ACME Inc. is also aware of the fact that different legislation acts on each region. As such, each region requires independent information handling about sales policies, sales campaigns, customers, orders, billing and localized catalogs, but will share the global catalog and some historical aggregated data. While most of the application services will work feeding and reading local distributed caches, the basic data related to the catalog, sales and billing is based on an RDBMS.

Historical data is instead migrated to a “Big Data” platform, and aggregated data is elaborated and push to a DWH solution at HQ. The application components are developed using multiple programming languages, depending on the service.   

The RDBMS identified by ACME Inc. in collaboration with the local authorities was MySQL-oriented. There were several solutions like:

  • PostgreSQL
  • Oracle DB
  • MS SQL server

We excluded closed-source RDBMSs given that some countries imposed a specific audit plugin. This plugin was only available for the mentioned platforms. The cost of parallel development and subsequent maintenance in case of RDBMS diversification was too high. As such all the regions must use the same major RDBMS component.

We excluded PostgreSQL given that compared to the adoption of MySQL, utilization cases were higher and MySQL had a well-defined code producer. Finally, the Business Continuity team of ACME Inc., had defined an ITSC (Information Technology Service Continuity) plan that defined the RPO (Recovery Point Objective), the RTO (Recovery Time Objective) and system redundancy.

That’s it. To fulfill the ITSCP, each region must have the critical system redundantly replicated in the same region, but not on the proximity.

Talking About the Components

This is a not-so-uncommon scenario, and it also presents a lot of complexity if you try to address it with one solution. But let’s analyze it and see how we can simplify the approach while still meeting the needs and requirements of ACME Inc.

When using MySQL-based solutions, the answer to “what should we use?” is use what best fits your business needs. The “nines” availability reference table for the MySQL world (most RDBMSs) can be summarized below:

9 0. 0 0 0 % (36 days) MySQL Replication
9 9. 9 0 0 % (8 hours) Linux Heartbeat with DRBD (Obsolete DRBD)
9 9. 9 0 0 % (8 hours) RHCS with Shared Storage (Active/Passive)
9 9. 9 9 0 % (52 minutes) MHA/Orchestrator with at least three nodes
9 9. 9 9 0 % (52 minutes) DRBD and Replication (Obsolete DRBD)
9 9 .9 9 5 % (26 minutes) Multi-Master (Galera replication) 3 node minimum
9 9. 9 9 9 % (5 minutes) MySQL Cluster

An expert will tell you that it always doesn’t make sense to go for the most “nines” in the list. This because each solution comes with a tradeoff: the more high availability (HA) you get, the higher the complexity of the solution and in managing the solution.

For instance, the approach used in MySQL Cluster (NDB) makes this solution not suitable for generic utilization. It requires proper analysis of the application needs, data utilization and archiving before being selected. It also requires in-depth knowledge to properly manage the cluster, as it is more complex than other similar solutions.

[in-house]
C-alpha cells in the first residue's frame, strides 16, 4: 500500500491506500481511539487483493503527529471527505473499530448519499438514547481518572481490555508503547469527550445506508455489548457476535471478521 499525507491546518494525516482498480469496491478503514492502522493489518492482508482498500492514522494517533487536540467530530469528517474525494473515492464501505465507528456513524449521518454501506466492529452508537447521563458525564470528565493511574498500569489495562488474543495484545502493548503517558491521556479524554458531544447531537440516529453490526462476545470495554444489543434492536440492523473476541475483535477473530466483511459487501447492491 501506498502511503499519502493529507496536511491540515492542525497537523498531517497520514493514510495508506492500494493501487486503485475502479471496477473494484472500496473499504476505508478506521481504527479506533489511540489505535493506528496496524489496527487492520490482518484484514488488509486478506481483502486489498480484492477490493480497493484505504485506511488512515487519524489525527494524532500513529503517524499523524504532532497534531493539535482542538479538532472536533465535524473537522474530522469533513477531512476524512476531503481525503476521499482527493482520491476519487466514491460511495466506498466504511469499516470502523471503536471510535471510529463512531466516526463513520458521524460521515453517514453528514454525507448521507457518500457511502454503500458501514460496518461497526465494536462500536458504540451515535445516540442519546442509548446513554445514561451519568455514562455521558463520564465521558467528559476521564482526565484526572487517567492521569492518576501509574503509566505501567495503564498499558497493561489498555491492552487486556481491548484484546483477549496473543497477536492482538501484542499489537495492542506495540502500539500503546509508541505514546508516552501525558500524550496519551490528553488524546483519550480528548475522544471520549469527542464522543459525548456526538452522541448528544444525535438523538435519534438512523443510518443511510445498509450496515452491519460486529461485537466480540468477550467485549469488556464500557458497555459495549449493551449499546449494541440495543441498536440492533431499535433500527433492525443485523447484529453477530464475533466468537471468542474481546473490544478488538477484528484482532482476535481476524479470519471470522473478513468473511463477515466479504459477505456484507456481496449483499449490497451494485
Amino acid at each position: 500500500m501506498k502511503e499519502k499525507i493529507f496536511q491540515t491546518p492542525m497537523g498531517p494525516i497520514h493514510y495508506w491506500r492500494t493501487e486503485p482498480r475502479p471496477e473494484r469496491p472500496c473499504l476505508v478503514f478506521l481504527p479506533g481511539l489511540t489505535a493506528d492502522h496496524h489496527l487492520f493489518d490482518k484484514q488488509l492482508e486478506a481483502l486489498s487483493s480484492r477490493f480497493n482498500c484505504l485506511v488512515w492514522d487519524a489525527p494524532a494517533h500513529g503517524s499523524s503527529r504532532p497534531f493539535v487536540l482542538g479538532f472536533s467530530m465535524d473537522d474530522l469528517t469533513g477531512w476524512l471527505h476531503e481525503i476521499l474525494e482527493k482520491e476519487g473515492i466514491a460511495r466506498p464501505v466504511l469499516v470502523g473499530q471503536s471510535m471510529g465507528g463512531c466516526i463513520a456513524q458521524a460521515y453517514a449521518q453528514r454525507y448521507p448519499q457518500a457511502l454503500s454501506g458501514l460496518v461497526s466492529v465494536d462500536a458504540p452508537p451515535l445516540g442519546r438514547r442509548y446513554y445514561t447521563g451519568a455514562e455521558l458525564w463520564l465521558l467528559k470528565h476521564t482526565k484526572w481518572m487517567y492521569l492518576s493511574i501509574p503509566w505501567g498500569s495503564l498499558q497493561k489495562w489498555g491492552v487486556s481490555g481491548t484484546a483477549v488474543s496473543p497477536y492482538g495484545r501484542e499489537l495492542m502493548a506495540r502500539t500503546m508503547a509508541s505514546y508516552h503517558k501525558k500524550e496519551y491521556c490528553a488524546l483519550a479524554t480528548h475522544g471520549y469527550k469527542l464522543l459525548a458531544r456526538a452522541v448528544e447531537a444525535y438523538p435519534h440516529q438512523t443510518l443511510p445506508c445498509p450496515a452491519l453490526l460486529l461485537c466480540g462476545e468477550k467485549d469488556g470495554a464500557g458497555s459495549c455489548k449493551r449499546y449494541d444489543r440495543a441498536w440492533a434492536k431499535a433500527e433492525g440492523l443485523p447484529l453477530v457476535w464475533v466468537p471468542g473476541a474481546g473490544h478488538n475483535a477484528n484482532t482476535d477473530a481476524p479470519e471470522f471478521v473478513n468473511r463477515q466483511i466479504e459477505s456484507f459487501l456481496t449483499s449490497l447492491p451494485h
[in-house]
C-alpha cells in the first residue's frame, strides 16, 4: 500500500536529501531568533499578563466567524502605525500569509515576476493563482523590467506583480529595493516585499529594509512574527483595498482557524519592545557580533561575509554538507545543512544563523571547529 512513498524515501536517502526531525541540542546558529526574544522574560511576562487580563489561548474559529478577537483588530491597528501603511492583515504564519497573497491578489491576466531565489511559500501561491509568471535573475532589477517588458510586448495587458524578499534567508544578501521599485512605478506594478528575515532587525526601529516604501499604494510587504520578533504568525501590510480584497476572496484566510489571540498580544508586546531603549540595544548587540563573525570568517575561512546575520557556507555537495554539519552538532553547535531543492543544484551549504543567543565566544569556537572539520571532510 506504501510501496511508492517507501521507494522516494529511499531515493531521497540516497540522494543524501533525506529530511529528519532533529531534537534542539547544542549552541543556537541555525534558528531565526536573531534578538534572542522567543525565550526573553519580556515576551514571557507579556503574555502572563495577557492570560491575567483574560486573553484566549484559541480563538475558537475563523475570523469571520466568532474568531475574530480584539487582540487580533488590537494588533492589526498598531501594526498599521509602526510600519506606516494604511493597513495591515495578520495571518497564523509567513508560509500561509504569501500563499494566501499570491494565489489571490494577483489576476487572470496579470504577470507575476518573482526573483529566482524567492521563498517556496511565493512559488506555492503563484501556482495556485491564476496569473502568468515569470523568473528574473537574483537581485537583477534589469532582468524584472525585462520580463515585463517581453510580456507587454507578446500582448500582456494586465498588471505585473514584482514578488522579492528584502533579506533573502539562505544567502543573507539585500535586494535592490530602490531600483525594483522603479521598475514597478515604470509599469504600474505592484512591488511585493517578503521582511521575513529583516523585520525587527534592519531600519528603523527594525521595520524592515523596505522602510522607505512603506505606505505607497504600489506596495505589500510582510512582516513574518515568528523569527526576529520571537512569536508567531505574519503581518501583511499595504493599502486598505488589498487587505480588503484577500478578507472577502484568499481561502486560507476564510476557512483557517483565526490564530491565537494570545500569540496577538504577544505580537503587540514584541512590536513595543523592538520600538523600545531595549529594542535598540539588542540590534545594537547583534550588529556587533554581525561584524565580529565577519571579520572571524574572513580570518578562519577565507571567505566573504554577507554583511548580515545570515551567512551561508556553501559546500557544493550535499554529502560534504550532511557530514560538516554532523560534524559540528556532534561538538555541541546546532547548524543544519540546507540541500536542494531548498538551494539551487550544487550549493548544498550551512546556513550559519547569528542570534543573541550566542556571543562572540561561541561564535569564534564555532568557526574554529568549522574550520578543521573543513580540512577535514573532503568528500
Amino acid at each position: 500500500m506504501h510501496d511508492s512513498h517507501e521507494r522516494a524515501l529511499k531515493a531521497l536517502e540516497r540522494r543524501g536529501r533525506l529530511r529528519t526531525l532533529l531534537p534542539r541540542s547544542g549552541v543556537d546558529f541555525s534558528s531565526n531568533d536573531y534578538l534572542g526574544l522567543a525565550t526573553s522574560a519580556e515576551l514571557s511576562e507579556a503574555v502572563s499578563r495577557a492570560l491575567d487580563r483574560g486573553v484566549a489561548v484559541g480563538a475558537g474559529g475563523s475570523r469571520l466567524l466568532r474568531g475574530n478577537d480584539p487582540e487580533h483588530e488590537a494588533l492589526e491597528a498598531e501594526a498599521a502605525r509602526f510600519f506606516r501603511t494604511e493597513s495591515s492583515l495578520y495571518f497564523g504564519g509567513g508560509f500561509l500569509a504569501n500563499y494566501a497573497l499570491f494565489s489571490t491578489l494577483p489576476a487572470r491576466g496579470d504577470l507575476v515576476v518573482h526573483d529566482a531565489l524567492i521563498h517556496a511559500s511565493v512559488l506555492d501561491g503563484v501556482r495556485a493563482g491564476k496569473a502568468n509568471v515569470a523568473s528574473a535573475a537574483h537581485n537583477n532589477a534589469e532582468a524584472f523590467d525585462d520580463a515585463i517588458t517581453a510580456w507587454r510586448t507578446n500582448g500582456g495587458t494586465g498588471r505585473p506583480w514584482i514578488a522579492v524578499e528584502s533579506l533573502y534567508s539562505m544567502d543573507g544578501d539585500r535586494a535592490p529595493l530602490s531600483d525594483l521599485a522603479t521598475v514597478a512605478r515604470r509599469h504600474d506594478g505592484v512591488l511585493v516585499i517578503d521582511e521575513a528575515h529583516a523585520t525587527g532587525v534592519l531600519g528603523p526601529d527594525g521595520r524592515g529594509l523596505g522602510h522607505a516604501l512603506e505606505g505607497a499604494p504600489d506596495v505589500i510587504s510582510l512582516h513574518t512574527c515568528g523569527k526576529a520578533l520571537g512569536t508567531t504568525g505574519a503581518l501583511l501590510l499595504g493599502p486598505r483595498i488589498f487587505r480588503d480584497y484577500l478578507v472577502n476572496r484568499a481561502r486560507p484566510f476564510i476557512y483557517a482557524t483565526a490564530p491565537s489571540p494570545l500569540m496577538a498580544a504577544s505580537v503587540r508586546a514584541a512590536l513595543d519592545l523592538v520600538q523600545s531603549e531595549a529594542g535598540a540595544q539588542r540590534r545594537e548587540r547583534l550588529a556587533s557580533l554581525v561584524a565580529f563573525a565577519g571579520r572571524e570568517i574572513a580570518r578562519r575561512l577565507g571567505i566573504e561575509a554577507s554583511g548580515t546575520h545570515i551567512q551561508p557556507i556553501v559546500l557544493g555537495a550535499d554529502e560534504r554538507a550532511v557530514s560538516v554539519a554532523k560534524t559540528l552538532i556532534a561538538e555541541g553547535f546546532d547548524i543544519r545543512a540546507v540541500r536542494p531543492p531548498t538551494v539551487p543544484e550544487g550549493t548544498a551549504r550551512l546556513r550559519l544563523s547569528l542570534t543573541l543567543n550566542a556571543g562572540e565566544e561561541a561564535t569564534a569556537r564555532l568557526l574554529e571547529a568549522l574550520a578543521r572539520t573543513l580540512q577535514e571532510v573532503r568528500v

This indirectly makes a solution based on MySQL+Galera replication the one with the highest HA level a better choice, since it is close to the defaults generalized utilizations. 

This is why MySQL+Galera replication has become in the last six years the most used solution for platform looking for very high HA, without the need to diverge from standard MySQL/InnoDB approach. You can read more about Galera replication: http://galeracluster.com/products/ 

Read more about Percona XtraDB Cluster.

There are several distributions implementing Galera replication:

*Note that MariaDB Cluster/Server and all related solutions coming from MariaDB have significantly diverged from the MySQL mainstream. This often means that once migrated to MariaDB; your database will not be compatible with other MySQL solutions. In short, you are locked-in to MariaDB. It is recommended that you carefully evaluate the move to MariaDB before making that move.

Choosing the Components


Our advice is to use Percona XtraDB Cluster (PXC), because at the moment it is one of the most flexible and reliable and compatible solutions. PXC is composed of three main components:

The cluster is normally composed of three nodes or more. Each node can be used as a Master, but the preferred and recommended way is to use one node as a Writer and the other as Readers.

Application-wise, accessing the right node can be challenging since this means you need to be aware of which node is the writer, which is the reader, and be able to shift from one to the other if necessary.


To simplify this process, it helps to have an additional component that works as a “proxy” connecting the application layer to the desired node(s). The most popular solutions are:

  • HAProxy
  • ProxySQL

There are several important differences between the two. But in summary, ProxySQL is a Level 7 proxy and is MySQL protocol aware. So, while HAProxy is just passing the connection over as a forward proxy (level 4), ProxySQL is aware of what is going through it and acts as reverse proxy. 

With ProxySQL is possible to decide, based on several parameters, where to send traffic (read/write split and more), what must be stopped, or if we should rewrite an incoming SQL command. A lot of information is available on the ProxySQL website https://github.com/sysown/proxysql/wiki and on the Percona Database Performance Blog .